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Parisians have begun to fear for their health as rubbish piles have become a regular sight across the French capital. Bin men are just the latest to join in on the strike action against President Emmanuel Macron’s pension reforms which hope to bring the retirement age up by two years to 64.

Piles of smelly waste have started to obscure the city’s iconic landmarks.

Around 5,600 tons of uncollected rubbish litter the streets of the usually picturesque capital on Monday, according to Paris mayor’s office, quoted by French newswire AFP.

While many are sympathetic to the strikers, residents are beginning to worry about the sanitary risks.

Mathilde Boyer, 23, who lives in the southern 15th district, said: “It’s s****y, it’s not pretty and it smells.”

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If approved, President Macron’s reform will increase the age of retirement for bin men from 57 to 59 as rubbish collectors retire early with reduced benefits on account of the hardship of their work and lower life expectancy.

Concerningly, Paris is already one of the most rat-infested cities in the world, with 1.5 to 1.75 rats for every person living in the capital.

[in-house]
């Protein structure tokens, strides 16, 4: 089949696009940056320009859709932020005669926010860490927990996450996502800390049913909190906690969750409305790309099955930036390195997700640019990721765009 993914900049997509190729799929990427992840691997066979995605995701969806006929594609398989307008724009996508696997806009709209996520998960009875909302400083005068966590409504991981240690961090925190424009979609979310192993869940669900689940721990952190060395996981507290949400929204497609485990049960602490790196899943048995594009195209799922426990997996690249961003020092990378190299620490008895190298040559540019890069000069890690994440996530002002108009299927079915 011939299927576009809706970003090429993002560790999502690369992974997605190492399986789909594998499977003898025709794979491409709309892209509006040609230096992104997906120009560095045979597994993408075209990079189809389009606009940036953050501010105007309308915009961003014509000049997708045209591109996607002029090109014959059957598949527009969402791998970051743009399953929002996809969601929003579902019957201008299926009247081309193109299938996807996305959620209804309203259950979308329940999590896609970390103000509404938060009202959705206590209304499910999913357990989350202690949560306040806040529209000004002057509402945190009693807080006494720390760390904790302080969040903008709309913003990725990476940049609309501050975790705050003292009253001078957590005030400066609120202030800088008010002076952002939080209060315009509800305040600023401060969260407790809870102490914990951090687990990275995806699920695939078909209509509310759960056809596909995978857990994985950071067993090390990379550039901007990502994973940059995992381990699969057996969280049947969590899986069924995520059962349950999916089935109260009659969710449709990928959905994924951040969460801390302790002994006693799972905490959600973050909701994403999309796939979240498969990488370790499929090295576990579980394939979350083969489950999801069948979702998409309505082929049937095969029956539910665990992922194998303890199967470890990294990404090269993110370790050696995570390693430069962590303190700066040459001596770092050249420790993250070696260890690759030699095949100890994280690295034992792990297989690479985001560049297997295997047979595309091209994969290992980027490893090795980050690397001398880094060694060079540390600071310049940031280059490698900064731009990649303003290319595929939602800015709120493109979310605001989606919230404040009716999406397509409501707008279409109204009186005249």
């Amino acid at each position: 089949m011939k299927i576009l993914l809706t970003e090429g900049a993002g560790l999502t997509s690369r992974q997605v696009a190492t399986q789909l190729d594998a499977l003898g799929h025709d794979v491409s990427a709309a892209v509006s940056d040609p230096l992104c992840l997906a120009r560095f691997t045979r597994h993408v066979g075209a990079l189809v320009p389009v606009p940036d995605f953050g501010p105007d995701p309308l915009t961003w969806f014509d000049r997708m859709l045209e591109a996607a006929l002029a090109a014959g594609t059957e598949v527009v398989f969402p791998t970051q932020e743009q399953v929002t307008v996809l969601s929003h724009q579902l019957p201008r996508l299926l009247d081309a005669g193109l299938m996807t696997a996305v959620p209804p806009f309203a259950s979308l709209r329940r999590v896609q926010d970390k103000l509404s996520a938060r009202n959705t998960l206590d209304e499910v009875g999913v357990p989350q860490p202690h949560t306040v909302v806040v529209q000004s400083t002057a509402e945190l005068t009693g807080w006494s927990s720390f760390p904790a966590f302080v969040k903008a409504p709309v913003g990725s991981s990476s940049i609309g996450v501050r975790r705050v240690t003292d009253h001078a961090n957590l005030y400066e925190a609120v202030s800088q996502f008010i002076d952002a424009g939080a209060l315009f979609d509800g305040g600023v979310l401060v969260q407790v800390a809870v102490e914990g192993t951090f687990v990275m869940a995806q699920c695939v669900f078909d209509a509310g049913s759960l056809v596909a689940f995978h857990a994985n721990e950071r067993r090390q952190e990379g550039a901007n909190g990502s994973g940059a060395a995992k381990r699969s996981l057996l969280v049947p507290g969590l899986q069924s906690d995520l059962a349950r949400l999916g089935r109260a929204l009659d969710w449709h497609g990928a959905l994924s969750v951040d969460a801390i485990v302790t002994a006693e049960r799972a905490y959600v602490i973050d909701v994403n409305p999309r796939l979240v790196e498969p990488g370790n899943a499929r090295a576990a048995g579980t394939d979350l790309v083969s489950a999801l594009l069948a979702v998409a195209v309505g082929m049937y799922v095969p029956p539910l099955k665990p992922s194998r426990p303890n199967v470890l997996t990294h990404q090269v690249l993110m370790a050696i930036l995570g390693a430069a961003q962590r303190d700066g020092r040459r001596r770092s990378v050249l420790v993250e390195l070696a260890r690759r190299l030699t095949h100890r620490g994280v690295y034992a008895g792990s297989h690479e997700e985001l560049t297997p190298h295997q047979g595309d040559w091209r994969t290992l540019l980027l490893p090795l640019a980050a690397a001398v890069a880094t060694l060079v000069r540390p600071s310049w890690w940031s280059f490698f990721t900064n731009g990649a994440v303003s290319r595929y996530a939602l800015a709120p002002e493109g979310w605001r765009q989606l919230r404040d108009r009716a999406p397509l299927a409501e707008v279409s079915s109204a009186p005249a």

The shocking statistic prompted the French National Medicine Academy to issue a warning last July over the “threat to human health” the rats pose as well as the diseases they may carry.

Bin men are not the only group striking Macron’s widely unpopular pension reforms.

Rail transport has been disrupted for days and France’s main refineries have been blocked as the workers protest.

Macron has been attempting to build support for the reforms as he faces a final parliamentary vote.

The President’s party requires the support of Les Republicains in the National Assembly in order for the controversial reform to be approved.

However, conservative lawmakers appear to be divided on the issue and there are even voices within the presidential camp opposing it with Macron’s former Environment Minister Barbara Pompili going against the idea.

Government spokesperson Olivier Veran told LCI television: “Some MPs are still hesitating, we must able to have a talk with them.”